[Editor's Note (Murray): While the use of end-to-end encryption may not be absolutely necessary, it takes a very long list of possible attacks off the table. While it does not, as an FBI director was fond of asserting, provide "perfect security," it raises the security in the middle to that of the end points and it does so at a tolerable cost.
(Pescatore): I think moving to SSL is being oversold by consumer web sites. Yes, ubiquitous use will make WiFi sniffing much more difficult but the vast, vast majority of information compromises occur *on* these websites, not during communications to and from them. Turning on SSL is sort of like putting on a raincoat when going out in a hurricane. The overall gain in security and privacy would be much higher if the same sites went to user "Opt In" for personal information disclosure. ]
VMware Updates vSphere and ESX Platforms (November 17 & 19, 2012)VMware has released an update for its vSphere and ESX platforms. The update fixes a denial-of-service (DoS) flaw in ESX and ESXi versions of vSphere; it also addresses a number of issues in open source components of the ESX Service Console.
Federal Data Center Consolidation Initiative on Target (November 16, 2012)According to data released by the Office of Management and Budget (OMB), the government has closed 382 data centers since 2010; 64 of those were shut down in the last three months. Another 315 are scheduled to be shut down by next fall. OMB's data center consolidation plan calls for shutting down 40 percent of government data centers, which originally numbered roughly 3,100. The scale-back is slated to be complete by the end of 2015. While the overall savings is difficult to project, estimate range from US $2.4 billion to US $5 billion over time. Agencies have not provided adequate information necessary to calculate the savings.
Internet Companies Will Pay US $2 Million for Misleading Online Advertising (November 16, 2012)Two Internet companies have agreed to pay US $2 million to settle a Federal Trade Commission (FTC) complaint alleging that they hired other companies to market products with phony testimonials and other misleading information. Clickbooth.com and IntegraClick were accused of hiring affiliates to put up fake news sites on the Internet hawking the products. The complaint also alleged that the companies failed to inform customers that they would be billed for their free trial samples of products if they did not cancel their accounts within the designated period of time.
[Editor's Note (Murray): FTC enforcement continues to demonstrate that the power of government can be used in favor of the consumer. ]
The Editorial Board of SANS NewsBites
John Pescatore is Vice President at Gartner Inc.; he has worked in computer and network security since 1978.
Stephen Northcutt founded the GIAC certification and is President of STI, The Premier Skills-Based Cyber Security Graduate School, www.sans.edu.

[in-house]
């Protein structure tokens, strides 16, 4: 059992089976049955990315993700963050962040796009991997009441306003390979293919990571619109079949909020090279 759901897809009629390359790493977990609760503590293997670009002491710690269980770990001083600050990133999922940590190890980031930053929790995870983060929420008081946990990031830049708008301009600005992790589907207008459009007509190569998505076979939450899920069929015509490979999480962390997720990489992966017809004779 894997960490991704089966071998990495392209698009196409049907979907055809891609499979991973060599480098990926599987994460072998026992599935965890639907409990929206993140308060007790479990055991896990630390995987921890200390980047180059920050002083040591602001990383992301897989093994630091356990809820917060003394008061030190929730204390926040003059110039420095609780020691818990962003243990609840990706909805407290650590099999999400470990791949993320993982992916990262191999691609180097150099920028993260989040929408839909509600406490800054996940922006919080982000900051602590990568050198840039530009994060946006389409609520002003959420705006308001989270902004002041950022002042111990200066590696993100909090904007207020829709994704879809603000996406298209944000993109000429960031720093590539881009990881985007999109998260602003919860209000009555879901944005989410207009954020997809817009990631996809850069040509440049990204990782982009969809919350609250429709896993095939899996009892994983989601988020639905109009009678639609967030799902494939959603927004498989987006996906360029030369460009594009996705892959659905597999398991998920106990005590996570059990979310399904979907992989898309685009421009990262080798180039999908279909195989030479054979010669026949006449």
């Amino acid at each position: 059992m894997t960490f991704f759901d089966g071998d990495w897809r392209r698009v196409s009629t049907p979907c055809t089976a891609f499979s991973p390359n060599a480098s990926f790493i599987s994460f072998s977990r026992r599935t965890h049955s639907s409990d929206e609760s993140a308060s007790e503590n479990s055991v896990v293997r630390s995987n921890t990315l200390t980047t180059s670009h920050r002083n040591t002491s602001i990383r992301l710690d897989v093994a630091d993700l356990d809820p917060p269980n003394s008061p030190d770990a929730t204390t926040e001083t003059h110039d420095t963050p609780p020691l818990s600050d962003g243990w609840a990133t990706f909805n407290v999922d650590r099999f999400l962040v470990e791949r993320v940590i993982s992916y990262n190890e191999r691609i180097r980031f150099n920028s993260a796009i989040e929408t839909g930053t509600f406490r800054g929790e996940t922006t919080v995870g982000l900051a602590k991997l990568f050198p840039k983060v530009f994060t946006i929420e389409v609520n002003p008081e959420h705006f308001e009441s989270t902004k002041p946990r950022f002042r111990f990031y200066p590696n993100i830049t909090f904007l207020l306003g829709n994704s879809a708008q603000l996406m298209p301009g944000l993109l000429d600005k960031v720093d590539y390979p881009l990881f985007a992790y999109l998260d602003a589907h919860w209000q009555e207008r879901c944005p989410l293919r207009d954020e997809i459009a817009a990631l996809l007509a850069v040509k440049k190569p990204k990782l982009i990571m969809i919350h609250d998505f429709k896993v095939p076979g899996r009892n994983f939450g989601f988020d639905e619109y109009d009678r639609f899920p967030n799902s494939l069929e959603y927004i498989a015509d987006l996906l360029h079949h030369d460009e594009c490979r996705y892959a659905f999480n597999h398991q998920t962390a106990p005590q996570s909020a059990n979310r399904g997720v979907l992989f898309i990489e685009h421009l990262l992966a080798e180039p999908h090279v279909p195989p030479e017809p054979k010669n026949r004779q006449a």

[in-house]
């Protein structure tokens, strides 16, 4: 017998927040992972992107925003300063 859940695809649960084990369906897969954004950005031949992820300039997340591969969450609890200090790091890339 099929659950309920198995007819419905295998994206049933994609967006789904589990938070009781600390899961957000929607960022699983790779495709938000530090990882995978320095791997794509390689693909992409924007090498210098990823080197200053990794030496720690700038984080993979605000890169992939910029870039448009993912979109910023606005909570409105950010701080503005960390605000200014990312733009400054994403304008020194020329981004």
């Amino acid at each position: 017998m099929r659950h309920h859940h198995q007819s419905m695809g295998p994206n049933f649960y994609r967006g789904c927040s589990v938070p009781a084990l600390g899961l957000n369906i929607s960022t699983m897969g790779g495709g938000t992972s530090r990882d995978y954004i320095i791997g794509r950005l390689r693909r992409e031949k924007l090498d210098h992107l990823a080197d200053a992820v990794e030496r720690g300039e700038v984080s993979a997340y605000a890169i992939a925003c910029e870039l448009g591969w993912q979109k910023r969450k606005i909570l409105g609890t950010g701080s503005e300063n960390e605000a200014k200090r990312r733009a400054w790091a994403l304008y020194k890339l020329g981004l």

Dr. Johannes Ullrich is Chief Technology Officer of the Internet Storm Center and Dean of the Faculty of the graduate school at the SANS Technology Institute.
Ed Skoudis is co-founder of CounterHack, the nation's top producer of cyber ranges, simulations, and competitive challenges, now used from high schools to the Air Force. He is also author and lead instructor of the SANS Hacker Exploits and Incident Handling course, and Penetration Testing course..
William Hugh Murray is an executive consultant and trainer in Information Assurance and Associate Professor at the Naval Postgraduate School.
Michael Assante was Vice President and Chief Security Officer at NERC, led a key control systems group at Idaho National Labs, and was Vice President and Chief Security Officer for American Electric Power.
Sean McBride is Director of Analysis and co-founder of Critical Intelligence, and, while at Idaho National Laboratory, he initiated the situational awareness effort that became the ICS-CERT.
Rob Lee is the curriculum lead instructor for the SANS Institute's computer forensic courses (computer-forensics.sans.org) and a Director at the incident response company Mandiant.
Tom Liston is a Senior Security Consultant and Malware Analyst for Inguardians, a handler for the SANS Institute's Internet Storm Center, and co-author of the book Counter Hack Reloaded.
Dr. Eric Cole is an instructor, author and fellow with The SANS Institute. He has written five books, including Insider Threat and he is a founder with Secure Anchor Consulting.
Mason Brown is one of a very small number of people in the information security field who have held a top management position in a Fortune 50 company (Alcoa). He is leading SANS' global initiative to improve application security.
David Hoelzer is the director of research & principal examiner for Enclave Forensics and a senior fellow with the SANS Technology Institute.
Alan Paller is director of research at the SANS Institute.
Brian Honan is an independent security consultant based in Dublin, Ireland.
David Turley is SANS infrastructure manager and serves as production manager and final editor on SANS NewsBites.